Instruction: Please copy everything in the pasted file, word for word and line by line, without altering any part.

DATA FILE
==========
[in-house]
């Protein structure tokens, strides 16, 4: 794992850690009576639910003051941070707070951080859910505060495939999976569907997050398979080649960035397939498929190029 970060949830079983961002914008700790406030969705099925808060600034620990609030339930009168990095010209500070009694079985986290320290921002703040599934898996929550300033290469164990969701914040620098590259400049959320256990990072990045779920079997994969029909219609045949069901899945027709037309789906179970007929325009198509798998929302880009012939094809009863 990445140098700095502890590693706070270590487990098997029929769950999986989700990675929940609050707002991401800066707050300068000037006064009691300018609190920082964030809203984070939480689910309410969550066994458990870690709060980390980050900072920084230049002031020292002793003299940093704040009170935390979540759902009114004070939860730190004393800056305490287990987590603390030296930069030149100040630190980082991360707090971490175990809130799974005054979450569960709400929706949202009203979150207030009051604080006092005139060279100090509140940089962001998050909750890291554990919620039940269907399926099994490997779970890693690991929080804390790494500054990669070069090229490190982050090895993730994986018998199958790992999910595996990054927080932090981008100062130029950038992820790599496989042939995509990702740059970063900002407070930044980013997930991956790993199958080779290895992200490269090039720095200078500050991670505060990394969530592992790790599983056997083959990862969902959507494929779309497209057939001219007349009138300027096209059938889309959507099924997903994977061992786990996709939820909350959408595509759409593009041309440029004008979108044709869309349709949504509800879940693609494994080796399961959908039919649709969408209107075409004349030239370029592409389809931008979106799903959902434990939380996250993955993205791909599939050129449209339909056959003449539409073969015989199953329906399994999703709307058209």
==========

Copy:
[in-house]
């Protein structure tokens, strides 16, 4: 794992850690009576639910003051941070707070951080859910505060495939999976569907997050398979080649960035397939498929190029 970060949830079983961002914008700790406030969705099925808060600034620990609030339930009168990095010209500070009694079985986290320290921002703040599934898996929550300033290469164990969701914040620098590259400049959320256990990072990045779920079997994969029909219609045949069901899945027709037309789906179970007929325009198509798998929302880009012939094809009863 990445140098700095502890590693706070270590487990098997029929769950999986989700990675929940609050707002991401800066707050300068000037006064009691300018609190920082964030809203984070939480689910309410969550066994458990870690709060980390980050900072920084230049002031020292002793003299940093704040009170935390979540759902009114004070939860730190004393800056305490287990987590603390030296930069030149100040630190980082991360707090971490175990809130799974005054979450569960709400929706949202009203979150207030009051604080006092005139060279100090509140940089962001998050909750890291554990919620039940269907399926099994490997779970890693690991929080804390790494500054990669070069090229490190982050090895993730994986018998199958790992999910595996990054927080932090981008100062130029950038992820790599496989042939995509990702740059970063900002407070930044980013997930991956790993199958080779290895992200490269090039720095200078500050991670505060990394969530592992790790599983056997083959990862969902959507494929779309497209057939001219007349009138300027096209059938889309959507099924997903994977061992786990996709939820909350959408595509759409593009041309440029004008979108044709869309349709949504509800879940693609494994080796399961959908039919649709969408209107075409004349030239370029592409389809931008979106799903959902434990939380996250993955993205791909599939050129449209339909056959003449539409073969015989199953329906399994999703709307058209």